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In light of the accelerated Gross Misconduct hearing into Chief Constable Nick Adderley, the OPFCC has been asked to share the following information regarding the process of such hearings and how they are conducted.

The below notes outline the responsibilities of the Legally Qualified Chair, the panel, and the Police, Fire and Crime Commissioner in such hearings.

Notes for Editors

1. The Police (Conduct) Regulations 2020 (PCR) outline the process for dealing with conduct matters of police officers.

2. Under the PCR the person responsible for matters relating to a Chief Constable is the Police and Crime Commissioner (or Police, Fire and Crime Commissioner) and they are referred to as the Appropriate Authority (AA) (for all other ranks the AA is the Chief Constable).

3. Allegations of misconduct are dealt with in a number of ways including Misconduct Meetings.

4. More serious matters, Gross Misconduct, are dealt with through Misconduct Hearings.

5. Misconduct Hearings are chaired by an independent Legally Qualified Chair (LQC).

6. The Appropriate Authority is required to maintain a list of LQCs for this purpose. This is currently done via a list held by Northamptonshire OPFCC but from April 2024 we will be moving to a regional list, administered by Lincolnshire OPCC (i.e. for cases listed after 01.04.24).

7. In certain cases, the AA may be asked if they believe special conditions are met which would allow for an Accelerated Misconduct Hearing (AMH) (sometimes referred to as fast-track) to take place. The special conditions are:

a) there is sufficient evidence, in the form of written statements or other documents, to establish on the balance of probabilities, that the conduct of the officer concerned constitutes gross misconduct and

b) it is in the public interest for the officer concerned to cease to be a police officer without delay.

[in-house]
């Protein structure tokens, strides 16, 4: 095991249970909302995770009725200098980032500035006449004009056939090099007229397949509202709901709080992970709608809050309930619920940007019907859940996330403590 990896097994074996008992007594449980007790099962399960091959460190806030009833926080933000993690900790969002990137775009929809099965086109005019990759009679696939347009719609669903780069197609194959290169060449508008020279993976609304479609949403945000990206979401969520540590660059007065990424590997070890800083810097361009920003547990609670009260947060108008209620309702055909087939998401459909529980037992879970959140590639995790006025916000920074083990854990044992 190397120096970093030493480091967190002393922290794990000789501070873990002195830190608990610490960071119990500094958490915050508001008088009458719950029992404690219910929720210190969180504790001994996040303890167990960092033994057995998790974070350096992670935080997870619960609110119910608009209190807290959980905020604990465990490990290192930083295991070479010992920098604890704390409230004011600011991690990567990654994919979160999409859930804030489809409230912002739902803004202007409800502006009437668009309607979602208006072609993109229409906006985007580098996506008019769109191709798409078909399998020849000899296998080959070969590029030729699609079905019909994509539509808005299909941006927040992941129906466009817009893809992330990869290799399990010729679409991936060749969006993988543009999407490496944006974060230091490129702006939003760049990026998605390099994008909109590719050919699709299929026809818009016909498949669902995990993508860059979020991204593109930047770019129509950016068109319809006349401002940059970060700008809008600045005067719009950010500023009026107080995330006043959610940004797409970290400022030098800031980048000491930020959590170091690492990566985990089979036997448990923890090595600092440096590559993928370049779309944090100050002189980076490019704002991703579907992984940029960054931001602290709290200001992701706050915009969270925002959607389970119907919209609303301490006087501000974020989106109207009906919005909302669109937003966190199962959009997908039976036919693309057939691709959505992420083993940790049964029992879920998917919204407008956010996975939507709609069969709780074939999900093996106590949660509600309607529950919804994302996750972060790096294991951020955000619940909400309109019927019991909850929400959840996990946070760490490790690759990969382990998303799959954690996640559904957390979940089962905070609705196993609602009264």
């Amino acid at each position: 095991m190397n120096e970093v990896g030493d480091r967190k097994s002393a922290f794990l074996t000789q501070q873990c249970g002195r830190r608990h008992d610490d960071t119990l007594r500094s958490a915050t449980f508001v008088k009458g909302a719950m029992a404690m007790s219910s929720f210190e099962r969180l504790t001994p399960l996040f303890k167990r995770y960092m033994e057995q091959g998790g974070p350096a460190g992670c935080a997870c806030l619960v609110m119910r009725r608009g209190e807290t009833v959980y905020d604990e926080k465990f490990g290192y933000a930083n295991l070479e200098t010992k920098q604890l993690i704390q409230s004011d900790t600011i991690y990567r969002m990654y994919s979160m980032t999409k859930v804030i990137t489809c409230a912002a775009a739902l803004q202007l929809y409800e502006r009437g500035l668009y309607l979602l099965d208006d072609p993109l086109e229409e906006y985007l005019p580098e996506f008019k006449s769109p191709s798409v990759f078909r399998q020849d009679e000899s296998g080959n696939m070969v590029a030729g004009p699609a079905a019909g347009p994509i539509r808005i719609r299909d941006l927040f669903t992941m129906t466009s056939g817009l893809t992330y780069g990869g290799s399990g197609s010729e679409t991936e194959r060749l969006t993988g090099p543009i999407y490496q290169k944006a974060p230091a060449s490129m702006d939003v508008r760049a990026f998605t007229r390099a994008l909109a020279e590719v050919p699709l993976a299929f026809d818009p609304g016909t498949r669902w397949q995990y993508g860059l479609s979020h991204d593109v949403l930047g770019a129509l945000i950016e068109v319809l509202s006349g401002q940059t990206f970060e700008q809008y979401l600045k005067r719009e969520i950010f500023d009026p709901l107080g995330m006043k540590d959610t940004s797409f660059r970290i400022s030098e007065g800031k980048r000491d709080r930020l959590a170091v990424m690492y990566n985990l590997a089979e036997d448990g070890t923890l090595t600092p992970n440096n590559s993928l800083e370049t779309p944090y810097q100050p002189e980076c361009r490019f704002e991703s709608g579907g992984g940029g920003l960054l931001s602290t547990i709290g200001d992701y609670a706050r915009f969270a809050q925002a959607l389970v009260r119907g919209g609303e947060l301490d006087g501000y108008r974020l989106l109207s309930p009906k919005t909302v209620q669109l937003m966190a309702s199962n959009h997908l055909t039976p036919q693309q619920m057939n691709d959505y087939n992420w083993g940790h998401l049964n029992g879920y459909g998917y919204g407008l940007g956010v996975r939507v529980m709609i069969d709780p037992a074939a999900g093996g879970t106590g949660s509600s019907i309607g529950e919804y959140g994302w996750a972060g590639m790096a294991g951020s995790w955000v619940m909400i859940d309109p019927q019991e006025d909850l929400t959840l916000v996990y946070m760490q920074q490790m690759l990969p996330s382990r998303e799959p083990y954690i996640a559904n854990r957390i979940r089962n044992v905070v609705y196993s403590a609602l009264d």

8. The Home Office statutory guidance describes these as cases where there is incontrovertible evidence.

9. For officers under the rank of Chief Constable and AMH is conducted by the officer’s Chief Constable (or equivalent rank); for Chief Constables a panel is convened made up of:

• A legally Qualified Chair
• His Majesty’s Chief Inspector of Constabulary, Fire and Rescue Services (or their nominated representative)
• An independent panel member (from a list maintained by the PCC/PFCC)

10. Once a case has been put before a panel, for either a standard hearing or an accelerated one, the PCC/PFCC must not interfere with the process.

11. The Commissioner’s office will support the process in terms of room bookings, administration etc but the running of the process sits with the Legally Qualified Chair.

12. Depending on the severity of the allegations there are a wide range of potential sanctions available. However, if gross misconduct is proven in an AMH there are three options available:
• Final Written Warning (unless a final written warning has been imposed on the officer concerned within the previous two years, or such extended period as determined by the panel at previous hearing)
• Reduction in rank
• Dismissal without notice – this outcome has the additional consequence of being included on the barred list

13. The officer in the case has the right to appeal the outcome to a Police Appeals Tribunal (PAT).

14. The PCC/PFCC must respect the finding of the panel. The only further avenues open would be to subject the finding to a Judicial Review (JR).

Further reading:

Police (Conduct) Regulations 2020
Home Office Guidance – Conduct, Efficiency and Effectiveness: Statutory Guidance on Professional Standards, Performance and Integrity in Policing